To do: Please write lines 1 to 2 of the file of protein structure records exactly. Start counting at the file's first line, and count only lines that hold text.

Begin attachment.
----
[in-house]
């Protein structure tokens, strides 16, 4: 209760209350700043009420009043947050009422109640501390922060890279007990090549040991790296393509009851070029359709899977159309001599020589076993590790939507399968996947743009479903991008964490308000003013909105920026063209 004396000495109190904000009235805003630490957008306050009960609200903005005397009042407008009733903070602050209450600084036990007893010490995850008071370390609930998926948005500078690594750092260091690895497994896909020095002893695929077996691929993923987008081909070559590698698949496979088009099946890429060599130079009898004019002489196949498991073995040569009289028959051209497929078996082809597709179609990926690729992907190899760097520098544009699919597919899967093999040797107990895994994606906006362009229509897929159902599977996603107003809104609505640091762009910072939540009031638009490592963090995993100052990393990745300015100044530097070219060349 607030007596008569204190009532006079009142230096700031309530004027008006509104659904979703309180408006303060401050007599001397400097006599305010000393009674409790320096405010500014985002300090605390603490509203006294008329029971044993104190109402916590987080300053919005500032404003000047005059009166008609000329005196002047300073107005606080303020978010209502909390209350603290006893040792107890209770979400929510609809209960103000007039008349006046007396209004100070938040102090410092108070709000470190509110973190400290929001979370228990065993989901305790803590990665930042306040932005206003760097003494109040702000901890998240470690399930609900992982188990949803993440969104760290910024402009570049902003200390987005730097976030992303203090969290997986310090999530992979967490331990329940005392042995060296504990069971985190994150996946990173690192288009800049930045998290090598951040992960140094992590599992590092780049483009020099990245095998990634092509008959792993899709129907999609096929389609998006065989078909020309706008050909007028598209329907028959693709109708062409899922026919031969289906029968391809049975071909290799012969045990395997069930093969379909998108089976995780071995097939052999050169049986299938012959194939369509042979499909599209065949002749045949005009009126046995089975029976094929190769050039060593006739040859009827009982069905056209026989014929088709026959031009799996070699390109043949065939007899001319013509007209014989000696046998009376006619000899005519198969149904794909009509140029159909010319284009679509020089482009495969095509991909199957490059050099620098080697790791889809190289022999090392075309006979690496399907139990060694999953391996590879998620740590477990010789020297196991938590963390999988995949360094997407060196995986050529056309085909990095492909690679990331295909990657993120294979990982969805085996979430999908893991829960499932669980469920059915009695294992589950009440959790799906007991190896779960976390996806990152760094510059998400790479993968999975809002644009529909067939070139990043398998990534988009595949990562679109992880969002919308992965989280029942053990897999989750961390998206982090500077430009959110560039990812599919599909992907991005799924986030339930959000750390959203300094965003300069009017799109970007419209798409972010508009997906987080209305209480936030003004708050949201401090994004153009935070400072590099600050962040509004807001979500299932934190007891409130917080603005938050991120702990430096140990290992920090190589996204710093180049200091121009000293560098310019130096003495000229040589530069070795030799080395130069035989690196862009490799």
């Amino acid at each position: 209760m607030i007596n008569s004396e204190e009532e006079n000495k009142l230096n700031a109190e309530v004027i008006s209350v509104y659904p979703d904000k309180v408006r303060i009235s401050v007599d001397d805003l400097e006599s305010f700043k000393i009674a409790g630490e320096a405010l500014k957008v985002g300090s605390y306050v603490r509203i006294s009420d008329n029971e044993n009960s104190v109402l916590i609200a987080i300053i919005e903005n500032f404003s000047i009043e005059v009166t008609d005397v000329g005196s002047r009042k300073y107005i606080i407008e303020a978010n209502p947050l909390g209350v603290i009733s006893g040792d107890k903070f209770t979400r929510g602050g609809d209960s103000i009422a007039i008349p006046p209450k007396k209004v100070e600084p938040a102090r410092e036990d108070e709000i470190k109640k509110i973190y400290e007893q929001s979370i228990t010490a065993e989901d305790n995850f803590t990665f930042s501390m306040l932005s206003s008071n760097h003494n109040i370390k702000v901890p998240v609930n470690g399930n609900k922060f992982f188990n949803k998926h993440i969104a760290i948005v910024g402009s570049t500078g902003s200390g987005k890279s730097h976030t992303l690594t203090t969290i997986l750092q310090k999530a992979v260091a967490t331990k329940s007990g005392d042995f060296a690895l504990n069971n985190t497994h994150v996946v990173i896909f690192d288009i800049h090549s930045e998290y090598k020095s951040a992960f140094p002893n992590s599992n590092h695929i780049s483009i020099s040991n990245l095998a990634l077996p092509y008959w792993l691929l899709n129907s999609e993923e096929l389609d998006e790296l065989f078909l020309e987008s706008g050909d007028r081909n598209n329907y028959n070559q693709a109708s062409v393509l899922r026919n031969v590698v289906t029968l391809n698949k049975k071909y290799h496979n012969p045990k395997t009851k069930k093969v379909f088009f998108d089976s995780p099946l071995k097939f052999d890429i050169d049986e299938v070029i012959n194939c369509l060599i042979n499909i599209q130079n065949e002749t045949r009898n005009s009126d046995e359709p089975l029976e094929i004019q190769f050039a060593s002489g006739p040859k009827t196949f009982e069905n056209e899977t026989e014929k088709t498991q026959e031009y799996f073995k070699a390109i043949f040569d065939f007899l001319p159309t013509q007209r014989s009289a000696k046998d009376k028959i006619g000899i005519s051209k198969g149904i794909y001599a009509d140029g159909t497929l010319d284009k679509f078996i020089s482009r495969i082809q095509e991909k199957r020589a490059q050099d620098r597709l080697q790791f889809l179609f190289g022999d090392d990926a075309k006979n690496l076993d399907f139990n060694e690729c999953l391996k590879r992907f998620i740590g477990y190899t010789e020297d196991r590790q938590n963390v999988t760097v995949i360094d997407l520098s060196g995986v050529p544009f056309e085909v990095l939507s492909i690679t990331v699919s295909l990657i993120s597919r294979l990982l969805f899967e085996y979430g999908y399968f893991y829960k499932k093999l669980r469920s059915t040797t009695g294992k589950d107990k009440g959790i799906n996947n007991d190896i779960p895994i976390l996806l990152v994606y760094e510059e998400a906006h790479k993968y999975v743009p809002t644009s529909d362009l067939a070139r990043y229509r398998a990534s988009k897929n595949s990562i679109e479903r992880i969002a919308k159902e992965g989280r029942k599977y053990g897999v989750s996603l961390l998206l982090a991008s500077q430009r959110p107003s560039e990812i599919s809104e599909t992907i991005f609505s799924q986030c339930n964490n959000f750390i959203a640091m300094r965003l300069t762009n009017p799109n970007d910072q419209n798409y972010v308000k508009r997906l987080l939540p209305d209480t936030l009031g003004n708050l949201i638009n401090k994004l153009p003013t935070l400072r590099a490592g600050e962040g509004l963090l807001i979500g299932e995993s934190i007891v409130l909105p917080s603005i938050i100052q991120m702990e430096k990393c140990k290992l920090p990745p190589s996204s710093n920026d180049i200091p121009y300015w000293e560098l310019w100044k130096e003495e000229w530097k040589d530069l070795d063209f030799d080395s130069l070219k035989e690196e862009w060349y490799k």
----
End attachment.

[in-house]
């Protein structure tokens, strides 16, 4: 209760209350700043009420009043947050009422109640501390922060890279007990090549040991790296393509009851070029359709899977159309001599020589076993590790939507399968996947743009479903991008964490308000003013909105920026063209 004396000495109190904000009235805003630490957008306050009960609200903005005397009042407008009733903070602050209450600084036990007893010490995850008071370390609930998926948005500078690594750092260091690895497994896909020095002893695929077996691929993923987008081909070559590698698949496979088009099946890429060599130079009898004019002489196949498991073995040569009289028959051209497929078996082809597709179609990926690729992907190899760097520098544009699919597919899967093999040797107990895994994606906006362009229509897929159902599977996603107003809104609505640091762009910072939540009031638009490592963090995993100052990393990745300015100044530097070219060349 607030007596008569204190009532006079009142230096700031309530004027008006509104659904979703309180408006303060401050007599001397400097006599305010000393009674409790320096405010500014985002300090605390603490509203006294008329029971044993104190109402916590987080300053919005500032404003000047005059009166008609000329005196002047300073107005606080303020978010209502909390209350603290006893040792107890209770979400929510609809209960103000007039008349006046007396209004100070938040102090410092108070709000470190509110973190400290929001979370228990065993989901305790803590990665930042306040932005206003760097003494109040702000901890998240470690399930609900992982188990949803993440969104760290910024402009570049902003200390987005730097976030992303203090969290997986310090999530992979967490331990329940005392042995060296504990069971985190994150996946990173690192288009800049930045998290090598951040992960140094992590599992590092780049483009020099990245095998990634092509008959792993899709129907999609096929389609998006065989078909020309706008050909007028598209329907028959693709109708062409899922026919031969289906029968391809049975071909290799012969045990395997069930093969379909998108089976995780071995097939052999050169049986299938012959194939369509042979499909599209065949002749045949005009009126046995089975029976094929190769050039060593006739040859009827009982069905056209026989014929088709026959031009799996070699390109043949065939007899001319013509007209014989000696046998009376006619000899005519198969149904794909009509140029159909010319284009679509020089482009495969095509991909199957490059050099620098080697790791889809190289022999090392075309006979690496399907139990060694999953391996590879998620740590477990010789020297196991938590963390999988995949360094997407060196995986050529056309085909990095492909690679990331295909990657993120294979990982969805085996979430999908893991829960499932669980469920059915009695294992589950009440959790799906007991190896779960976390996806990152760094510059998400790479993968999975809002644009529909067939070139990043398998990534988009595949990562679109992880969002919308992965989280029942053990897999989750961390998206982090500077430009959110560039990812599919599909992907991005799924986030339930959000750390959203300094965003300069009017799109970007419209798409972010508009997906987080209305209480936030003004708050949201401090994004153009935070400072590099600050962040509004807001979500299932934190007891409130917080603005938050991120702990430096140990290992920090190589996204710093180049200091121009000293560098310019130096003495000229040589530069070795030799080395130069035989690196862009490799």